Newcastle CC 1st XI 126/7 (19.5 overs) beat South North 123/9 (20 overs) by 3 wickets


Newcastle CC 1st XI 193 all out (48.3 overs) lost to Willington 196 all out (54.5 overs) by 3 runs

Report from Phil Hudson:

Newcastle enjoyed a weekend of contrasting fortunes with games against South Northumberland in the T20 and an engaging top of the league contest against Willington on the Saturday.

In the T20 on Friday night, a capacity crowd enjoyed the NCC Matadors defeat local rivals the Bulls in a gripping encounter which went to the penultimate ball. A disciplined bowling performance saw Newcastle take wickets at regular intervals with Tashkoff and George Darwood coming to the fore, restricting South North to 123/7.

Newcastle started relatively positively despite the early loss of McBride and were well positioned at halfway due to some impressive shots from Tashkoff (44.) Wickets then began to fall before Kieran Trevaskis did an impressive job holding the innings together, before falling for a well made 27. Newcastle looked to have blown the win, with 8 required off 3 balls. Ross Sinclair then turned into Ben Stokes – striking the 4th ball of the last over back over ex NCC bowler Tindale’s head for 4, before audaciously ‘scooping’ the next ball for 6 into the cemetery to spark wild scenes amongst fans.

On Saturday, we hosted table toppers Willington for our second game against this season. Predictably this was another hard fought encounter on a spinning pitch. Willington got off to a good start despite solid opening spells from Sinclair and Mussett and were going along nicely prior to our introduction of spinners Trevaskis and latterly, Tashkoff into the game. Liam bowled with great control, taking 3-19 off his 15 overs. Jesse dovetailed well taking 4-49 off his 15 as Willington lurched from 106-1 to 122-5. A slight recovery allowed them to post a competitive 196, Luke Mussett returning to pick up a deserved 2 wickets.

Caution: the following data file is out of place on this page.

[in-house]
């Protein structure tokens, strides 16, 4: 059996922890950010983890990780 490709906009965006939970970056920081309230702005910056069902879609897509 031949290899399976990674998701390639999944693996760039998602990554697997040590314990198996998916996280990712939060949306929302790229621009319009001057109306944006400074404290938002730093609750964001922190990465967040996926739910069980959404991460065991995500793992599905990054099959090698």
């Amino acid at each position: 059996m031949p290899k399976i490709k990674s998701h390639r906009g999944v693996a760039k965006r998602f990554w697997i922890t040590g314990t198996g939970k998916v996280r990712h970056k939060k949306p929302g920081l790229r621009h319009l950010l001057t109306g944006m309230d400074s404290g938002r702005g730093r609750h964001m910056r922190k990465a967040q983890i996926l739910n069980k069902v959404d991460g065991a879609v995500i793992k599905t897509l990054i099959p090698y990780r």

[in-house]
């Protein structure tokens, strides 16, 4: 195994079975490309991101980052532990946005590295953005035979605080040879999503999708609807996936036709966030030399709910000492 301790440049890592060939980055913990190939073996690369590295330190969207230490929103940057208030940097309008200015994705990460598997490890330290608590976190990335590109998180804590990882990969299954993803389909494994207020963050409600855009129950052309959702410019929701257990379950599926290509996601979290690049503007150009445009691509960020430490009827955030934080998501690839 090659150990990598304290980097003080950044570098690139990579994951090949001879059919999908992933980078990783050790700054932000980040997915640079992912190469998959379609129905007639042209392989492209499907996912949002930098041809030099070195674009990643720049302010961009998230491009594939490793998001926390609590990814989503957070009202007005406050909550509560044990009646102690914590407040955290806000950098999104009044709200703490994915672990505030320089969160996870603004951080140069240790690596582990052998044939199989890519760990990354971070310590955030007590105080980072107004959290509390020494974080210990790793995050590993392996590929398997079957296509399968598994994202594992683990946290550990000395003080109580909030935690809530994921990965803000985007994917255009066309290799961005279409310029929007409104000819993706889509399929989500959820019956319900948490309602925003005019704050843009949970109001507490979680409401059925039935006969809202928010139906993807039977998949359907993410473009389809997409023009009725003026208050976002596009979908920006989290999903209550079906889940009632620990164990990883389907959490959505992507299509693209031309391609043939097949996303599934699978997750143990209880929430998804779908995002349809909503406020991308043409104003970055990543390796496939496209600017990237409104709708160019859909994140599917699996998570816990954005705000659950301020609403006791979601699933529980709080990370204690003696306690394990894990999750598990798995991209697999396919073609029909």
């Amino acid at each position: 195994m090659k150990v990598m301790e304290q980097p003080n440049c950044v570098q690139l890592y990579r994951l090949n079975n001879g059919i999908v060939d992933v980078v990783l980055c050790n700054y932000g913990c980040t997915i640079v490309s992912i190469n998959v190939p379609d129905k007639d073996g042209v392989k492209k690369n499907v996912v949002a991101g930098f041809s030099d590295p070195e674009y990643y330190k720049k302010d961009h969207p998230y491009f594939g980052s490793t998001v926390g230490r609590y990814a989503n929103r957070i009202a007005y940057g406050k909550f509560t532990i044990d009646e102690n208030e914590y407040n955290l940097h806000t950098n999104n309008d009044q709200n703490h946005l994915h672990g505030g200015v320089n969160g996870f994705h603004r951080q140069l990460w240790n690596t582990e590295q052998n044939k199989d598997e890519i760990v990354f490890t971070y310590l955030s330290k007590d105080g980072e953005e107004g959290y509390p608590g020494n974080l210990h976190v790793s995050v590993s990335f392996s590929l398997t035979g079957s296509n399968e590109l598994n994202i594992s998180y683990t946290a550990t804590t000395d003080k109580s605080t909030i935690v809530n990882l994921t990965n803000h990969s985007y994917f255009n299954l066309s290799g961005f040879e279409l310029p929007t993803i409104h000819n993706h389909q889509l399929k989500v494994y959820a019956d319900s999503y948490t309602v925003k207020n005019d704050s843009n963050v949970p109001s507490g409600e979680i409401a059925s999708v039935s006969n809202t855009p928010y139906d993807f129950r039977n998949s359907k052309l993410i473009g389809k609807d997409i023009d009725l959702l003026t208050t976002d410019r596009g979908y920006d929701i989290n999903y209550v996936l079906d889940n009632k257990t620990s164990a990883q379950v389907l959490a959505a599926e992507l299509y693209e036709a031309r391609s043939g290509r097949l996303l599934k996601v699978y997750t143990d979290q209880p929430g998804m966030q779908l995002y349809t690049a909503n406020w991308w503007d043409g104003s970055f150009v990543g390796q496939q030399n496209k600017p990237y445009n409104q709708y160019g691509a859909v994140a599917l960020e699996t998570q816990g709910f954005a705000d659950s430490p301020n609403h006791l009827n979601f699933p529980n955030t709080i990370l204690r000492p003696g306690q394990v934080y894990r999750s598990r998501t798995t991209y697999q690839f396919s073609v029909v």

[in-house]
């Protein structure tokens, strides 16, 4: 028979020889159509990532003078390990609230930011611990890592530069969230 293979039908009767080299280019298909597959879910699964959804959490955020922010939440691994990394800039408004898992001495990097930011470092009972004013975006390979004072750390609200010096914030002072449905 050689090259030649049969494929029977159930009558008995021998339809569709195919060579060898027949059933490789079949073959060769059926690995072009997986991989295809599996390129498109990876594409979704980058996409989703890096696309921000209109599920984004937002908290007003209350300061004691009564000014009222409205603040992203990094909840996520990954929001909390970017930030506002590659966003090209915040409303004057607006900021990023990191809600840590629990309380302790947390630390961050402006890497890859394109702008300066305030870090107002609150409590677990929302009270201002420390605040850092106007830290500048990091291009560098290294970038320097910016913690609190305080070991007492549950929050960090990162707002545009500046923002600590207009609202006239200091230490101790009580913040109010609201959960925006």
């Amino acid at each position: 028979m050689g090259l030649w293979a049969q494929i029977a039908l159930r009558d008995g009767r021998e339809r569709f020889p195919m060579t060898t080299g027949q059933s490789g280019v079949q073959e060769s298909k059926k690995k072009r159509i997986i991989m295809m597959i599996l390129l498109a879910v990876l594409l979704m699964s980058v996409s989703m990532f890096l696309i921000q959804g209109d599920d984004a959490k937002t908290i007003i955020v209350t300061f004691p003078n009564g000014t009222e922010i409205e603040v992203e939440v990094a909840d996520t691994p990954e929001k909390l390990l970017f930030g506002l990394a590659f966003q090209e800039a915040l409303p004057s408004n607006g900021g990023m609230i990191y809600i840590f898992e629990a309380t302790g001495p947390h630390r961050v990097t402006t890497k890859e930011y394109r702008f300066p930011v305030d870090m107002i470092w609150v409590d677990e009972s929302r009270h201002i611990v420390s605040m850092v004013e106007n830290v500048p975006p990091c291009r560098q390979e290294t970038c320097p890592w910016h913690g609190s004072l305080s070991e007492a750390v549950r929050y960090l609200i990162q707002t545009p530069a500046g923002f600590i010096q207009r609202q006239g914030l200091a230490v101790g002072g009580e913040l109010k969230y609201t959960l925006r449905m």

Our reply got off the to the worst possible start, losing both openers cheaply and then Liam Trevaskis LBW first ball meant we were in deep trouble at 4-3. Chris McBride and Jonty Barnes set about rebuilding things and put on 53 before Barnes fell to a rush of blood in trying to hit the spinner to Sandyford. Tashkoff came and went for 0 to an outstanding caught and bowled that carried more than a little fortune and once again NCC were rocking at 61-5. What followed was a great partnership of 80 between McBride and Kieran Trevaskis, blocking judiciously and punishing the bad ball. Batting as it should be!! Trevaskis then perished in trying to make room, with Taylor swiftly following to put Willington in the ascendancy. The key wicket of McBride followed, departing for a magnificent 86 with the score on 153-8. Sinclair followed LBW with the score on 161, leaving last pair Quirk and Mussett at the crease. Through application, desire, discipline and common sense they scrapped their way through the overs inching towards the total and looking relatively untroubled. With the score on 191 Mussett hit a 2 over cover, looking to repeat the feat next ball before being undone by a slower ball to leave Newcastle 3 runs short.

A fantastic effort from the last pair which showed real guts and determination is something we can take heart from, but the manner in which we lost wickets in clumps is far from ideal, and is something we will be looking to reinforce at training this week. Having already played 4 games out of 7 against the top 3 (with another one being rained off) and with Castle Eden on the horizon this weekend, it’s been a very tough start on us fixtures wise – every result we can accrue now could be vital come September.